7. A resin composition as claimed in claim 1, wherein the polyisocyanate compound is employed in an amount of from about 15 to about 43 weight percent, based on the polyepoxide and polyisocyanate reactants.
8. A resin composition as claimed in claim 7, wherein the polyisocyanate compound is employed in an amount of from about 20 to about 40 weight percent, based on the polyepoxide and polyisocyanate reactants.
9. A resin composition as claimed in claim 8, wherein the polyisocyanate compound is employed in an amount of from about 25 to about 35 weight percent, based on the polyepoxide and polyisocyanate reactants.
10. A resin composition as claimed in claim 1, wherein the polyepoxide is a diglycidyl ether of a dihydric phenol or a diglycidyl ester of a dicarboxylic acid.
11. A resin composition as claimed in claim 1, wherein the polyepoxide is a diglycidyl ether of bisphenol-A, a diglycidyl ether of bisphenol-F, a brominated diglycidyl ether of bisphenol-A, a brominated diglycidyl ether of bisphenol-F or a mixture of two or more thereof.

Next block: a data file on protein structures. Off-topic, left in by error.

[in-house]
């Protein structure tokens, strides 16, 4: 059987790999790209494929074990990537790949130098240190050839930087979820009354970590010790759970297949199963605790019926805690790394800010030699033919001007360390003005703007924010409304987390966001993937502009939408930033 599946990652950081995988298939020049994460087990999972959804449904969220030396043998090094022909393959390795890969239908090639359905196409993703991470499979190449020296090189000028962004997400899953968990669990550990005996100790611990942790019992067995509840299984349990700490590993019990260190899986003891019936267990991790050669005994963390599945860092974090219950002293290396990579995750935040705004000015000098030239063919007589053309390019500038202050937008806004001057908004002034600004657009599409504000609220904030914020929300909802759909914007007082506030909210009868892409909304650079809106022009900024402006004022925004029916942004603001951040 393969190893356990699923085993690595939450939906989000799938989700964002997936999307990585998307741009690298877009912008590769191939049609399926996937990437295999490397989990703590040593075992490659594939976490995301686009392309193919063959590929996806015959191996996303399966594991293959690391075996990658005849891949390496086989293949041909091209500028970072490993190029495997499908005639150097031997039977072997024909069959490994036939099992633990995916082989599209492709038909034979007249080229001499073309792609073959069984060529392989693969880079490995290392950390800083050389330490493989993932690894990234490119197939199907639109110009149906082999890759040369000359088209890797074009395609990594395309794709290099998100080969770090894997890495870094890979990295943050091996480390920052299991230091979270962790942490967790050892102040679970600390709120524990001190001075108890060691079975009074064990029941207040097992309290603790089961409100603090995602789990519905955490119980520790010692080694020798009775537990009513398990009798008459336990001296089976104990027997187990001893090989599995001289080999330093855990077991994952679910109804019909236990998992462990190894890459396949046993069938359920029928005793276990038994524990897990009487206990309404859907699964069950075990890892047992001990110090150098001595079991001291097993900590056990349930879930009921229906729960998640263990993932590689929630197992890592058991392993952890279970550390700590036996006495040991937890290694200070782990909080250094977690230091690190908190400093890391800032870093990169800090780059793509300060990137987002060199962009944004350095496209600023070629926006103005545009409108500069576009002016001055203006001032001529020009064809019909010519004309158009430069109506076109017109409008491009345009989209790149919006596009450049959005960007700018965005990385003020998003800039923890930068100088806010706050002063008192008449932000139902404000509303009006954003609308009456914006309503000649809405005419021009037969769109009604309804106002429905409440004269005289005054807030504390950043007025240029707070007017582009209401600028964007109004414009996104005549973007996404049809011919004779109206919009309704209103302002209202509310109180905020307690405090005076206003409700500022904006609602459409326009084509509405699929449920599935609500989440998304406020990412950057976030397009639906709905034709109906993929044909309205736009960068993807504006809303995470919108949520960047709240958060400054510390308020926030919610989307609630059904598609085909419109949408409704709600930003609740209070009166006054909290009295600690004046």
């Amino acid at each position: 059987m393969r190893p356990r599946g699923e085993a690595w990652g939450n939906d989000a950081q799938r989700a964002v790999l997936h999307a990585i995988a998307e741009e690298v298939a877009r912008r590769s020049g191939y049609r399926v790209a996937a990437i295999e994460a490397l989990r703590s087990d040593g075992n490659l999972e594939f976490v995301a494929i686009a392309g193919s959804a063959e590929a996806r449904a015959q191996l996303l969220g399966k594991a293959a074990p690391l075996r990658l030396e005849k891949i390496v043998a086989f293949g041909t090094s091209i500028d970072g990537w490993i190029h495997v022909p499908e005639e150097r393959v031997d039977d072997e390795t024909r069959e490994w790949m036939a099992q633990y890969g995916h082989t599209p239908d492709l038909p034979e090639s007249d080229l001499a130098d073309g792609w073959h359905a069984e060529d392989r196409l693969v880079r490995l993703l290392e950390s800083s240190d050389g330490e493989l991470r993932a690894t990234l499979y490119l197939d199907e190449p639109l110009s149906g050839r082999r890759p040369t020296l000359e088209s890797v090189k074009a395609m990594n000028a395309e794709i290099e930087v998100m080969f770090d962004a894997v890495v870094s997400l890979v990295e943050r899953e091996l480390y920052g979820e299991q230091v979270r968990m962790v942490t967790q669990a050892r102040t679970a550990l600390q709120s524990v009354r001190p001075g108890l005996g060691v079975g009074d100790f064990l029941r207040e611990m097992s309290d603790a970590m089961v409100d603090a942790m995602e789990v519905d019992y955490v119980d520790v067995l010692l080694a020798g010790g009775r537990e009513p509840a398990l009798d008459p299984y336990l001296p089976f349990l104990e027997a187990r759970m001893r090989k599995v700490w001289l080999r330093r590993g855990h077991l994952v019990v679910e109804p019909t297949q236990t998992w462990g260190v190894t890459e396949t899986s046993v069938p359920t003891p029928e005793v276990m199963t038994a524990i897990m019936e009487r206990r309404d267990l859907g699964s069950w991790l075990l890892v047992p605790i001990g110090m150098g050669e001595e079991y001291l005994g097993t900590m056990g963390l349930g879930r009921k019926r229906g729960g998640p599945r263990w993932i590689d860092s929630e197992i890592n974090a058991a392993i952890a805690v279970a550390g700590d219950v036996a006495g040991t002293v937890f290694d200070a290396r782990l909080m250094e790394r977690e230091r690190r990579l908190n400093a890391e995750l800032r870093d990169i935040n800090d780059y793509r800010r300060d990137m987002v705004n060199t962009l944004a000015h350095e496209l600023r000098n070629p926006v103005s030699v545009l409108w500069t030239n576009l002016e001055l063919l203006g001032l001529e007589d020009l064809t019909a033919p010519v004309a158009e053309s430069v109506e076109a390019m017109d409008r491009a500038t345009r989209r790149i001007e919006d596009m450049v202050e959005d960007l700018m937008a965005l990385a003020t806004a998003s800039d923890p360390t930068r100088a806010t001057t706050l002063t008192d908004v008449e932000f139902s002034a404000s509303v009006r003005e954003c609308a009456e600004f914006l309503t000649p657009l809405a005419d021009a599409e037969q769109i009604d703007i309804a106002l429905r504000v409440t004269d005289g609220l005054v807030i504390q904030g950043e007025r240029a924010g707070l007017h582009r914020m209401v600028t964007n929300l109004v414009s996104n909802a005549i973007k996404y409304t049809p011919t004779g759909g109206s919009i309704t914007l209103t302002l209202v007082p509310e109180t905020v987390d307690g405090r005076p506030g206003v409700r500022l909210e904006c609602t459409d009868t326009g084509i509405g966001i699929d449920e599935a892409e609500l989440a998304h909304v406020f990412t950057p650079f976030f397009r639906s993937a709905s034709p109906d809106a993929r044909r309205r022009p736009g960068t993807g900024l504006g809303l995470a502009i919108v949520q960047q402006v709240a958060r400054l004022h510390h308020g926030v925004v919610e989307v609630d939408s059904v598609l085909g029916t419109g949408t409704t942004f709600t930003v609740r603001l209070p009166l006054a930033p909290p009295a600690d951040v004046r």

12. A resin composition as claimed in claim 1, wherein the chain extender is a dihydric phenol, a halogenated dihydric phenol, a dicarboxylicacid, a diamine, or an alkanolamine.
13. A resin composition as claimed in claim 1, wherein the amount of-the oxazolidone ring-containing compound viscosity modifier is from about 0.5 to about percent in weight, based on the weight of the resin composition.